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Opinion: Gas-Powered Leaf Blowers Should Be Banned
January 17, 2022 - Contact FacilitiesNet Editorial Staff »
There’s an old joke about how facility managers are like offensive linemen: The only time you hear about them is when they screw up. That’s increasingly less true these days, as most facility managers worth their salt — and just as importantly, their staffs — are prominent and visible contributors to an organization’s missions, values, and bottom line.
As facility managers become an increasingly vital member of their organization, and have more pull, sway, and clout both with top management and with occupants, it becomes more important that they not do anything to anything to be a distraction or negatively affect their organization’s mission, whether that’s students learning, workers being productive, or people healing.
Therefore, facility managers should immediately discontinue use of gas-powered leaf blowers. And not just that, but gas-powered leaf blowers should be permanently banned. They’re loud, they’re a nuisance, they smell, and they are detrimental to air quality. Some maintenance and grounds departments or outsourcing providers tend to over-rely on them, as well, using them for only small jobs, when a broom and a little elbow grease could’ve accomplished the same task in the same or less time, and with less aggravation to building occupants, visitors, and neighbors.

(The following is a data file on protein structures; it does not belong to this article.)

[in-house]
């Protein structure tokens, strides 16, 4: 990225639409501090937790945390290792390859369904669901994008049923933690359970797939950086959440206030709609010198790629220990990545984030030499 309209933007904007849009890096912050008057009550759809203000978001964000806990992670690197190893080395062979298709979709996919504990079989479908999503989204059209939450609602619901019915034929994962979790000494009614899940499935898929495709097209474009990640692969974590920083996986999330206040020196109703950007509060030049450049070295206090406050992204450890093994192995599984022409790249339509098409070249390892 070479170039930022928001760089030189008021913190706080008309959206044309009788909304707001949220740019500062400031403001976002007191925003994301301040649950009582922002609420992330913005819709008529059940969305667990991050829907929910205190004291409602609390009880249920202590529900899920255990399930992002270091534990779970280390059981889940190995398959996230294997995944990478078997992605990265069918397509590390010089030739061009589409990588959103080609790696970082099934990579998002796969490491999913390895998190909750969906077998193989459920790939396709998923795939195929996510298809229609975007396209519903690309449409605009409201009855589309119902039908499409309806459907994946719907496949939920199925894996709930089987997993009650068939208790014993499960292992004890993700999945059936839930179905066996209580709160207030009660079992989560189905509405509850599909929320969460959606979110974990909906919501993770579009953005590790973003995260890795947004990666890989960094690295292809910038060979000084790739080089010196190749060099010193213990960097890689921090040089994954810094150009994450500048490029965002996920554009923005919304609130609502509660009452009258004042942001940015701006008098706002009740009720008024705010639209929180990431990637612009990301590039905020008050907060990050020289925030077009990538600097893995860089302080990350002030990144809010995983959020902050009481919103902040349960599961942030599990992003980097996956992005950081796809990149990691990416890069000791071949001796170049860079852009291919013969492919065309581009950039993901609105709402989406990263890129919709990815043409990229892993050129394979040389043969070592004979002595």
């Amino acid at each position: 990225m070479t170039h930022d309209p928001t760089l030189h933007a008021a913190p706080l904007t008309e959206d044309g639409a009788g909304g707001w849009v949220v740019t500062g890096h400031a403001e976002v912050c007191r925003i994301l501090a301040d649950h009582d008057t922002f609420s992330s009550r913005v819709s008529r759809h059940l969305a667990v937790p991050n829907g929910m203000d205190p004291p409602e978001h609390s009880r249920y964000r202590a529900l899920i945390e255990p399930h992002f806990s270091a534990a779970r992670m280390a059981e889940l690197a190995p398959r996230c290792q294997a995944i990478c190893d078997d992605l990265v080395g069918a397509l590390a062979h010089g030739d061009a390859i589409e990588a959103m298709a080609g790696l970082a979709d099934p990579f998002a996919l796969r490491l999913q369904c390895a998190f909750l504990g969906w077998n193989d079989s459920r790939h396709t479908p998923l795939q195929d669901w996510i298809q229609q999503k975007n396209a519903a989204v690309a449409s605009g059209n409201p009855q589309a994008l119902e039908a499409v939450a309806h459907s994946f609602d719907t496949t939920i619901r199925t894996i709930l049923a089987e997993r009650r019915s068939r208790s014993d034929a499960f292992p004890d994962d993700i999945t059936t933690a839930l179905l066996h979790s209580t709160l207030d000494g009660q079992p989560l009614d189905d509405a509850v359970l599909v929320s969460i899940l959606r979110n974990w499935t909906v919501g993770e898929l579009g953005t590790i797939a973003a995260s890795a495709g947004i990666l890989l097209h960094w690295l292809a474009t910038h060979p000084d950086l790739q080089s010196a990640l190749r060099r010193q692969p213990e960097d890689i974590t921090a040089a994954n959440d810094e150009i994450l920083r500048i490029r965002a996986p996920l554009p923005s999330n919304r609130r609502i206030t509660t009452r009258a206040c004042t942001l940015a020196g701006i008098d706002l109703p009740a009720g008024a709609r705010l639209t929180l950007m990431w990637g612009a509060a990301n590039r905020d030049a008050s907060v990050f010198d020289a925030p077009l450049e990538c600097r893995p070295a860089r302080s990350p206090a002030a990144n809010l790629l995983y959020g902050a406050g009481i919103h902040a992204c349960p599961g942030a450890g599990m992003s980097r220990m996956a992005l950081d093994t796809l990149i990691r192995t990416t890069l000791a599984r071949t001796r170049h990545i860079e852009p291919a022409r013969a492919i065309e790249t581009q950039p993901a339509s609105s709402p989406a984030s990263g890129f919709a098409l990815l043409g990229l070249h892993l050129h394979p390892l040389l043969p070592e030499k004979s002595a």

I wrote about this a few years ago — essentially that gas-powered leaf blowers ARE effectively banned in many locales. As many as 60 cities in California have banned them. On January 1, 2022, a new ban went into effect in Washington D.C. And it’s not difficult to find dozens of other examples of legislation banning these nuisances.
But the bans aren’t enforced. They should be. It’s not just me that feels this way. As the San Diego Union Tribune argues, gas-powered leaf blowers are a menace to public health, contribute to climate change, increase noise pollution, and have several other detrimental effects.
So if you’re still using gas-powered leaf blowers, or you’ve contracted with a company that does, maybe 2022 is a good time to make a resolution to make a change.
Greg Zimmerman is editor, Building Operating Management magazine and FacilitiesNet.com.